Tuesday, February 21, 2006

Canadian Non-Conforming Mortgages

Years ago you had to go to the bank on the corner to apply for your mortgage. Basically beg the banker for a house. If you didn't fit the bank's criteria you didn't get approved. Sorry about your luck. NO! And there really wasn't anywhere else to go. Until now...
These days there are more lenders, more banks and more mortgage options.
One product we specialize in is the Non-Conforming Mortgage Loan. Specifically those mortgages for clients that have past credit issues (including bankruptcy) or are buying a unique property that doesn't fit into portfolio of the major banks or CMHC.

Our Non Conforming Mortgage Loan program helps people who...
Need a sub prime mortgage
Have less than perfect or bad credit
Have no established credit
Have tarnished credit
Have a previous bankruptcy
Are in consumer proposal
Are in credit counselling
Are recent landed or non-landed immigrants to Canada
Are recently self employed and can't verify their income
Are foreigners investing in Canadian real estate
Need an alternative mortgage lender

For these clients we have 2 options available (or more) and we can be very creative:
1 - First Mortgage
85-95% first mortgage with a mortgage bank or finance company
These programs are for clients that can verify consistent employment and income as well some slow but not really bad credit.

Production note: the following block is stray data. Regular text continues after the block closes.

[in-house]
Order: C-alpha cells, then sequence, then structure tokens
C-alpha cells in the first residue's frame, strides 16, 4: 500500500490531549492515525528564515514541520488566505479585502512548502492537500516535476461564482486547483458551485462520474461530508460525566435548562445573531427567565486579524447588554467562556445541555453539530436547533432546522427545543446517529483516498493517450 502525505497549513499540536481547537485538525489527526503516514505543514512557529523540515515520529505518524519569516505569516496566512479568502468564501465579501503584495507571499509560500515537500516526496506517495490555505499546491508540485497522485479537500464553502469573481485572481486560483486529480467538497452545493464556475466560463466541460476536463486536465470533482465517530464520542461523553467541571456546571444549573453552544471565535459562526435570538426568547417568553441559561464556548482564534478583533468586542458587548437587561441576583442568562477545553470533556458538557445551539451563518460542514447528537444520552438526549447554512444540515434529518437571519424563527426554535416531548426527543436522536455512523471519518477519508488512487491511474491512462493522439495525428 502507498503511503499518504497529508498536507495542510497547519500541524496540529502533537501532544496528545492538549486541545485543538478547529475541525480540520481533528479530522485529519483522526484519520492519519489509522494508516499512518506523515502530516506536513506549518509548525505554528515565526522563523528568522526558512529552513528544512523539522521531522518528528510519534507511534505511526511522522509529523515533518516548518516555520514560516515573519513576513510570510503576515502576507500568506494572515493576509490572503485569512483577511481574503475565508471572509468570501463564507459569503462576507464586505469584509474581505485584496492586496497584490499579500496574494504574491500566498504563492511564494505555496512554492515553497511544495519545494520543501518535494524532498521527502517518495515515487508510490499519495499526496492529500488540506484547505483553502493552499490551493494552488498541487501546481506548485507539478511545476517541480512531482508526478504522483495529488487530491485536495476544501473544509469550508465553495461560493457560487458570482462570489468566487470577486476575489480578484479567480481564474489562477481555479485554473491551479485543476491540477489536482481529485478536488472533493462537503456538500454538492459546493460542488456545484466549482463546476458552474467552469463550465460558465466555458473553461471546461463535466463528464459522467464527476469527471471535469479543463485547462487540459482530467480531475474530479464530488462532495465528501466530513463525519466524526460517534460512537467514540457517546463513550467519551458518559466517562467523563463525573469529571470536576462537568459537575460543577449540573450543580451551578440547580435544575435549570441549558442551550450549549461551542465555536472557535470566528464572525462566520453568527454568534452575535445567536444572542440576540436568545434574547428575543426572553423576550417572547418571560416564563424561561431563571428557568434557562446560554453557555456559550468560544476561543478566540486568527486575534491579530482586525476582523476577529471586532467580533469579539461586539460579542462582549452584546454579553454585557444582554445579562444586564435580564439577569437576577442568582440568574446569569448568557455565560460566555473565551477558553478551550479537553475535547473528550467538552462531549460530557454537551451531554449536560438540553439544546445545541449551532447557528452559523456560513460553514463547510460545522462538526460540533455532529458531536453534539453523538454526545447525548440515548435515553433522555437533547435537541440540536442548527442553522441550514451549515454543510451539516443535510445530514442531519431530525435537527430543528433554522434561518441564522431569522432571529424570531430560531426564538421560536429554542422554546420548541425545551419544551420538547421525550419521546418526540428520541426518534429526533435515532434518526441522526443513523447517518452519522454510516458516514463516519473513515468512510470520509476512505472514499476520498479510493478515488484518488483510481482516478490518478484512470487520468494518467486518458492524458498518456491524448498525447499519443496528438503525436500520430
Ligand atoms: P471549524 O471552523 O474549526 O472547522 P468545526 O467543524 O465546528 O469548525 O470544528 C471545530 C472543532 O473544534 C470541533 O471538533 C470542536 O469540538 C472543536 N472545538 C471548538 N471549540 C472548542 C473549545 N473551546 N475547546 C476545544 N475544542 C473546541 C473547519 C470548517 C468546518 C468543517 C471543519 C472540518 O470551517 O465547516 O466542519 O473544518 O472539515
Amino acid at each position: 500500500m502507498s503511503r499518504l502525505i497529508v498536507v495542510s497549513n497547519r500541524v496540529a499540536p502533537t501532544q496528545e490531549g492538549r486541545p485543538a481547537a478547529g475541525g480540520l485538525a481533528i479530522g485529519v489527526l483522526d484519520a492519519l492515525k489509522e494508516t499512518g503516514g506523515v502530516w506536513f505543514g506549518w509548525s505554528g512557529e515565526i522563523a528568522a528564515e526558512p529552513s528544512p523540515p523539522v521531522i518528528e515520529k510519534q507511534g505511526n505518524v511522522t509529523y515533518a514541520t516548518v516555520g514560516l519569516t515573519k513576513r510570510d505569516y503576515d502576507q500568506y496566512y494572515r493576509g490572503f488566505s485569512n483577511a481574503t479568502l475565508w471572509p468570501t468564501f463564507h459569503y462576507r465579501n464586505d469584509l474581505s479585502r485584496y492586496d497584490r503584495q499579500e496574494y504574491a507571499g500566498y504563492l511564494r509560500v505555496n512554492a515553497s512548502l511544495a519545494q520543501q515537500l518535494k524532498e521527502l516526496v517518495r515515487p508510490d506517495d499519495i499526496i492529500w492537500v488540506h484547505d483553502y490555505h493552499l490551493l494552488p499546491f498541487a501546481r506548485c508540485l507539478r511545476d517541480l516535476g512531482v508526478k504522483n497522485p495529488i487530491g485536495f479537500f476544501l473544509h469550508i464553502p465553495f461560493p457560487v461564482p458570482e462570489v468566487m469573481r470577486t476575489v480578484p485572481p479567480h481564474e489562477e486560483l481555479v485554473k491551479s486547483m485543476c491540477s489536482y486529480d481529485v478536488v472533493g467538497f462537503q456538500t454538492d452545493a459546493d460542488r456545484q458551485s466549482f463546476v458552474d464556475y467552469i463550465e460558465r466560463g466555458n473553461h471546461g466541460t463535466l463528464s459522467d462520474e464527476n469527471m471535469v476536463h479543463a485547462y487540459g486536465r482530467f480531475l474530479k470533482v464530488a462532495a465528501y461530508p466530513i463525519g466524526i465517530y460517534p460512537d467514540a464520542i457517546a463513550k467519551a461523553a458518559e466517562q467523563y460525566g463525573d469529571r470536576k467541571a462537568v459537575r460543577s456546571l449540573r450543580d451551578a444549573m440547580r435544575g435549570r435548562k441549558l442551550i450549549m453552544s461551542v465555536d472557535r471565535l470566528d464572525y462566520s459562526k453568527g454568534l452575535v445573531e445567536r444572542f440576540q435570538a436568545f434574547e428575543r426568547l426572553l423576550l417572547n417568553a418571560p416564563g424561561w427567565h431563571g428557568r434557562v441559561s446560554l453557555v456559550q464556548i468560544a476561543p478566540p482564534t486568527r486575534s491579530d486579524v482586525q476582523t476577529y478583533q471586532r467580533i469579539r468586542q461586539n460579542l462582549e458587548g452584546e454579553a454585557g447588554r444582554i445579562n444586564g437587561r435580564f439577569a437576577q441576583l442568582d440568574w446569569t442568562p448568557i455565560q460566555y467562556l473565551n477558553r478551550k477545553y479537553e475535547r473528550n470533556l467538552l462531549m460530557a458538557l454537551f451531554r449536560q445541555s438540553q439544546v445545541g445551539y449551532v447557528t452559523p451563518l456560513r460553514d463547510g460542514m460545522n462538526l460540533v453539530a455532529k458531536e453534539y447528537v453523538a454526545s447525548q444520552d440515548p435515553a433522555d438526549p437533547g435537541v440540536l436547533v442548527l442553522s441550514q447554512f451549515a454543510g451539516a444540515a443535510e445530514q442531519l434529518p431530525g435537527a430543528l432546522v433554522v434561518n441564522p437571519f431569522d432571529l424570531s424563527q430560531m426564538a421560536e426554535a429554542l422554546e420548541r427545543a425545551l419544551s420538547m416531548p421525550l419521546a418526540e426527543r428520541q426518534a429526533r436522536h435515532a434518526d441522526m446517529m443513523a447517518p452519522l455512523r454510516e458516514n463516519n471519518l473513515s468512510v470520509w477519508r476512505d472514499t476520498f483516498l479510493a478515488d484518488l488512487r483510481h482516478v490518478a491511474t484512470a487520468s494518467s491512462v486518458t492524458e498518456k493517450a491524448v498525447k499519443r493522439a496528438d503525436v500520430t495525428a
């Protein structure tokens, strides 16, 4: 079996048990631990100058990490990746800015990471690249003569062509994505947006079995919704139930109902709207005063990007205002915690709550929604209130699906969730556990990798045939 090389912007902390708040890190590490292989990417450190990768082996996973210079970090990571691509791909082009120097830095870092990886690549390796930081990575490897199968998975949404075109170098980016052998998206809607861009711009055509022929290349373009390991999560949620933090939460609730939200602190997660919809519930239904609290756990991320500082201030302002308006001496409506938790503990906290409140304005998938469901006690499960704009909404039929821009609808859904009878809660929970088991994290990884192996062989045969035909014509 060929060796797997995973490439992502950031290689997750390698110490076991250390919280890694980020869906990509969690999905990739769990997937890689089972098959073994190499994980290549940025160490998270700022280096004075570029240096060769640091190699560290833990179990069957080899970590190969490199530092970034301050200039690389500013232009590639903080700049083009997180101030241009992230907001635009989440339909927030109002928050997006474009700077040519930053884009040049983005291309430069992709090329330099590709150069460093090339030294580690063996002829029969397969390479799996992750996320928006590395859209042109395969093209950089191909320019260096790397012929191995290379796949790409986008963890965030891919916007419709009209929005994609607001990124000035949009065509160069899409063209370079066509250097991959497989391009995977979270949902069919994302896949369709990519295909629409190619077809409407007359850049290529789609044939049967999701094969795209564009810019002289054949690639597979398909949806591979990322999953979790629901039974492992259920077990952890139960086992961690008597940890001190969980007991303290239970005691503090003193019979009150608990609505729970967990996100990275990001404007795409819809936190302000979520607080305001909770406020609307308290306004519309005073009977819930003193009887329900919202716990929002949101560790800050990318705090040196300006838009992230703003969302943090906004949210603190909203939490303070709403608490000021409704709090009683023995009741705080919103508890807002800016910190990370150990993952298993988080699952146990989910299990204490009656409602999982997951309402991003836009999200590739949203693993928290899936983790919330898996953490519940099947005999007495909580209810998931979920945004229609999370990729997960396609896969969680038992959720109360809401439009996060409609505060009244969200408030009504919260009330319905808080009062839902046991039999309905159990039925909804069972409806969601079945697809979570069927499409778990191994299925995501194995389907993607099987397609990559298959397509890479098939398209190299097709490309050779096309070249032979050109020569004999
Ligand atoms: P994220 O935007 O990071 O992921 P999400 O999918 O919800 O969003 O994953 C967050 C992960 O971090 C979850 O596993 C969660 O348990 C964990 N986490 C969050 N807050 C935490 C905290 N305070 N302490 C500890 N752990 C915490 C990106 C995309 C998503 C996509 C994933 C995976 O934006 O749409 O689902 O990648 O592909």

2 - First and Second Mortgage
65-75% first mortgage with a bank or trust company
10-25% second mortgage with a finance company or private investor

This program is for exceptionally tarnished credit, previous bankruptcies, unverifiable income, self employed for less than 3 years, recent immigrants to Canada and that sort of thing. In most cases mortgage financing up to 85% of the home's value can be arranged if the house is in a populated area of 25,000 or more. 80% in most other areas.
For your options fill out our quick online form or call 1-877-590-1961.
Apply for your mortgage online now or download the application and fax it to 1-888-332-9329.

Non-Conforming Mortgages are qualified based on the following:
Minimum Down Payment/Equity Needed
In a tough credit situation, the down payment is everything. If the mortgage loan goes in to collection, the down payment/equity provides a cushion for the lenders while they go through the legal proceeding to gain the right to reposes the home. Therefore, the lenders will look for a minimum of 15% of the value of the home in down payment/equity. (e.g. $200,000 X 15% = $ 30,000). Occasionally, exceptions are made whereby 10% down payment will be sufficient. That will depend on how the other aspects of the applicant's qualifications stack up such as income and the extent of the damage to the credit.

Income Requirements
The income requirements must be reasonable to service the loan. Reasonable in that the applicant must be working or self-employed and have income coming in. The income requirements tend to be flexible as the down payment/equity increases. The income requirements do not have to fit into the typical GDS/TDS ratio calculations. Self - employed clients quite often have to acquire their financing under this program as many do not show enough taxable income to qualify under mainstream guidelines. Obviously the longer a client can prove consistent income the better.

Property Requirements